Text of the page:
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Hyatt workers go on strike

By Star-Advertiser staff

LAST UPDATED: 8:18 a.m. HST, Sep 8, 2011

Unionized Hyatt Waikiki workers went on a week-long strike this morning.

Local 5 workers walked off the job and on to a picket line at 3 a.m. this morning.

Hyatt management issued a statement saying the hotel continues to operate normally with non-union workers and management filling in.

The job action is part of a campaign in four cities -- Honolulu, Chicago, San Francisco and Los Angeles -- against the hotel chain, said Cade Watanabe, a spokesman for hotel workers’ union Unite Here! Local 5. About 3,000 hotel workers are on strike nationwide against six hotels, Watanabe said.

Watanabe said nearly 500 union workers -- including housekeepers, bellmen, front desk and food and beverage employees -- have been without a contract since June of last year.

In June, unionized Hyatt workers voted to call for a public boycott of the hotel. Other job actions included a one-day strike and civil disobedience by union members in front of the Hyatt.

Watanabe said the main issue in the negotiations is the subcontracting of jobs. The seven-day strike is meant to move the boycott forward, he said.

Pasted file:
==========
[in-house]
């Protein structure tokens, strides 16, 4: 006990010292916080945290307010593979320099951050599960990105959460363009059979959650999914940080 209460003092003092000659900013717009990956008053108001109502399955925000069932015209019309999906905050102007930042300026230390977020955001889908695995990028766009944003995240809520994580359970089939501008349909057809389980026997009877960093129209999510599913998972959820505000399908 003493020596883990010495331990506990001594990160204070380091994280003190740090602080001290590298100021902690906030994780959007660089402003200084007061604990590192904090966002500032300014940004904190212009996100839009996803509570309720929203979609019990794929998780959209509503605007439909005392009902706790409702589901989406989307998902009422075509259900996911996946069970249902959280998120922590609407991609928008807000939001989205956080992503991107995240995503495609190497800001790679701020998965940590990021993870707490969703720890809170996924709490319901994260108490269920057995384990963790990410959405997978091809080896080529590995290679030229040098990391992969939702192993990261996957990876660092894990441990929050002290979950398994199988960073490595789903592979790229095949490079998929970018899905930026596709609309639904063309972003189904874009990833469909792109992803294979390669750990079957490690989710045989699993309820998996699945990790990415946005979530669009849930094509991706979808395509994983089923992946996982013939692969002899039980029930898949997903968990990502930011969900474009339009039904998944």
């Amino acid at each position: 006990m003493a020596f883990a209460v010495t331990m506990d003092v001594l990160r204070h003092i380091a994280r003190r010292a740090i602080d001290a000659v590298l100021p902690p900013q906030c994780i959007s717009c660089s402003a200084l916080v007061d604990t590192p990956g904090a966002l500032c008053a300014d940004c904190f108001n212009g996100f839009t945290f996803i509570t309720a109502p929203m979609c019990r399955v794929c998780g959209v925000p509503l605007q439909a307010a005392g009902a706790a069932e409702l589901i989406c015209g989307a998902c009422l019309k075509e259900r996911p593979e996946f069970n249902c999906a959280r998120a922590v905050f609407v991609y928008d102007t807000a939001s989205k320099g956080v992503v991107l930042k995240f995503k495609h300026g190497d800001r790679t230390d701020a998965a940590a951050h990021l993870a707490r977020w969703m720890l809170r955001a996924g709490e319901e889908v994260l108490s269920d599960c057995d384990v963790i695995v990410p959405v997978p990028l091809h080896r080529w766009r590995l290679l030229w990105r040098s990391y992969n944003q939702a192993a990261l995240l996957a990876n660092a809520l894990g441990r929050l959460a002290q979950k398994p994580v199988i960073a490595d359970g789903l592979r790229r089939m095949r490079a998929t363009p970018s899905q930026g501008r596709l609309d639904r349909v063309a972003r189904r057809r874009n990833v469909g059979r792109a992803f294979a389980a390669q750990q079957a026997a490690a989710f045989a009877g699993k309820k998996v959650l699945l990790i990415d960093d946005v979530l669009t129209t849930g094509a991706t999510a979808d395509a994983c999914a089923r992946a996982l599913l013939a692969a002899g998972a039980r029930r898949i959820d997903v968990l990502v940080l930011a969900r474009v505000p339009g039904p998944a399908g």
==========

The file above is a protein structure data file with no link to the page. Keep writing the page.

“We’re disappointed that the union leadership is holding our associates’ new contract hostage in order to gain leverage for an organizing effort at non-union Hyatt hotels on the mainland,” Hyatt Waikiki general manager Jerry Westenhaver said.

Watanabe said working conditions are also an issue and housekeepers have been injured on the job.

“It’s not just about wages and benefits. Its much more than that,” Watanabe said. “It’s about workers being able to come together against what we believe is the worst employer in the industry,” Watanabe said.

Westenhaver said management offered Hyatt workers a wage and benefit package identical to the offer to Hilton and Starwood workers that was accepted by union workers at those hotels in March.

“It is dismaying that the union is refusing to allow our associates to enjoy the pay and benefits increases they have earned and deserve,” added Westenhaver. “We look forward to a quick resolution to this action so our associates can return to work and continue to provide for their families.”

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